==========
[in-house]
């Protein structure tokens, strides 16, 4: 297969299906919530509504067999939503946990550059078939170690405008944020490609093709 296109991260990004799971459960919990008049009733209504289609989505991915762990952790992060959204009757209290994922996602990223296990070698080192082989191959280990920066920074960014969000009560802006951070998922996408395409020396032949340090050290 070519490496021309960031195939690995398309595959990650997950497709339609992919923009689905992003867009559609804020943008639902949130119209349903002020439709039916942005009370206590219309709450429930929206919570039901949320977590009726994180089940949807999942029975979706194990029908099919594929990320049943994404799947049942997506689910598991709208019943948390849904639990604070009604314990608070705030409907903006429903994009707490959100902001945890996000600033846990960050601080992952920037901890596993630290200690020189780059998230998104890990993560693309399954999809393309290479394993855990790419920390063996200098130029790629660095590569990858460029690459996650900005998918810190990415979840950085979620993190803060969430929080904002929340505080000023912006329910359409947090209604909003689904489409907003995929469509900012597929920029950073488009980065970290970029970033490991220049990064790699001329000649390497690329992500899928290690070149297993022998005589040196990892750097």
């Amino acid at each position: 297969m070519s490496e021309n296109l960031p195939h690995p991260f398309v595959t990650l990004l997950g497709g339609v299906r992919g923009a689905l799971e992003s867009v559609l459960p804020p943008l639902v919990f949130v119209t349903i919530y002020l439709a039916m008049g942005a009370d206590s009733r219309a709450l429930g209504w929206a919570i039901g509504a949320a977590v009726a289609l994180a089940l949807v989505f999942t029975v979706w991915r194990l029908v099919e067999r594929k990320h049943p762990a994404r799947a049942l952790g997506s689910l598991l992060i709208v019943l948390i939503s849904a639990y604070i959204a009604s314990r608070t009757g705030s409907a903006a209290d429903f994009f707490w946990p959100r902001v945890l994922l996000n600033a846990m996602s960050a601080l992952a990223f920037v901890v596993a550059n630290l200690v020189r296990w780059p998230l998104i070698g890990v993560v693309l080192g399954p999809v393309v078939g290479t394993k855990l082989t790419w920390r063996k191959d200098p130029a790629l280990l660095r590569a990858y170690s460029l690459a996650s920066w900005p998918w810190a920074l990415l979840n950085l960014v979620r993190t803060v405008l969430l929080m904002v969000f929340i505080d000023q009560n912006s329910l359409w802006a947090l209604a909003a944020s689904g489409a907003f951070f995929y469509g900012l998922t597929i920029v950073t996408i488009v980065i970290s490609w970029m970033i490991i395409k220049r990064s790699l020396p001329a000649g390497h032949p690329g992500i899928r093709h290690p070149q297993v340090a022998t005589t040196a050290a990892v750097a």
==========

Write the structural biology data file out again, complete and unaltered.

[in-house]
């Protein structure tokens, strides 16, 4: 297969299906919530509504067999939503946990550059078939170690405008944020490609093709 296109991260990004799971459960919990008049009733209504289609989505991915762990952790992060959204009757209290994922996602990223296990070698080192082989191959280990920066920074960014969000009560802006951070998922996408395409020396032949340090050290 070519490496021309960031195939690995398309595959990650997950497709339609992919923009689905992003867009559609804020943008639902949130119209349903002020439709039916942005009370206590219309709450429930929206919570039901949320977590009726994180089940949807999942029975979706194990029908099919594929990320049943994404799947049942997506689910598991709208019943948390849904639990604070009604314990608070705030409907903006429903994009707490959100902001945890996000600033846990960050601080992952920037901890596993630290200690020189780059998230998104890990993560693309399954999809393309290479394993855990790419920390063996200098130029790629660095590569990858460029690459996650900005998918810190990415979840950085979620993190803060969430929080904002929340505080000023912006329910359409947090209604909003689904489409907003995929469509900012597929920029950073488009980065970290970029970033490991220049990064790699001329000649390497690329992500899928290690070149297993022998005589040196990892750097």
């Amino acid at each position: 297969m070519s490496e021309n296109l960031p195939h690995p991260f398309v595959t990650l990004l997950g497709g339609v299906r992919g923009a689905l799971e992003s867009v559609l459960p804020p943008l639902v919990f949130v119209t349903i919530y002020l439709a039916m008049g942005a009370d206590s009733r219309a709450l429930g209504w929206a919570i039901g509504a949320a977590v009726a289609l994180a089940l949807v989505f999942t029975v979706w991915r194990l029908v099919e067999r594929k990320h049943p762990a994404r799947a049942l952790g997506s689910l598991l992060i709208v019943l948390i939503s849904a639990y604070i959204a009604s314990r608070t009757g705030s409907a903006a209290d429903f994009f707490w946990p959100r902001v945890l994922l996000n600033a846990m996602s960050a601080l992952a990223f920037v901890v596993a550059n630290l200690v020189r296990w780059p998230l998104i070698g890990v993560v693309l080192g399954p999809v393309v078939g290479t394993k855990l082989t790419w920390r063996k191959d200098p130029a790629l280990l660095r590569a990858y170690s460029l690459a996650s920066w900005p998918w810190a920074l990415l979840n950085l960014v979620r993190t803060v405008l969430l929080m904002v969000f929340i505080d000023q009560n912006s329910l359409w802006a947090l209604a909003a944020s689904g489409a907003f951070f995929y469509g900012l998922t597929i920029v950073t996408i488009v980065i970290s490609w970029m970033i490991i395409k220049r990064s790699l020396p001329a000649g390497h032949p690329g992500i899928r093709h290690p070149q297993v340090a022998t005589t040196a050290a990892v750097a």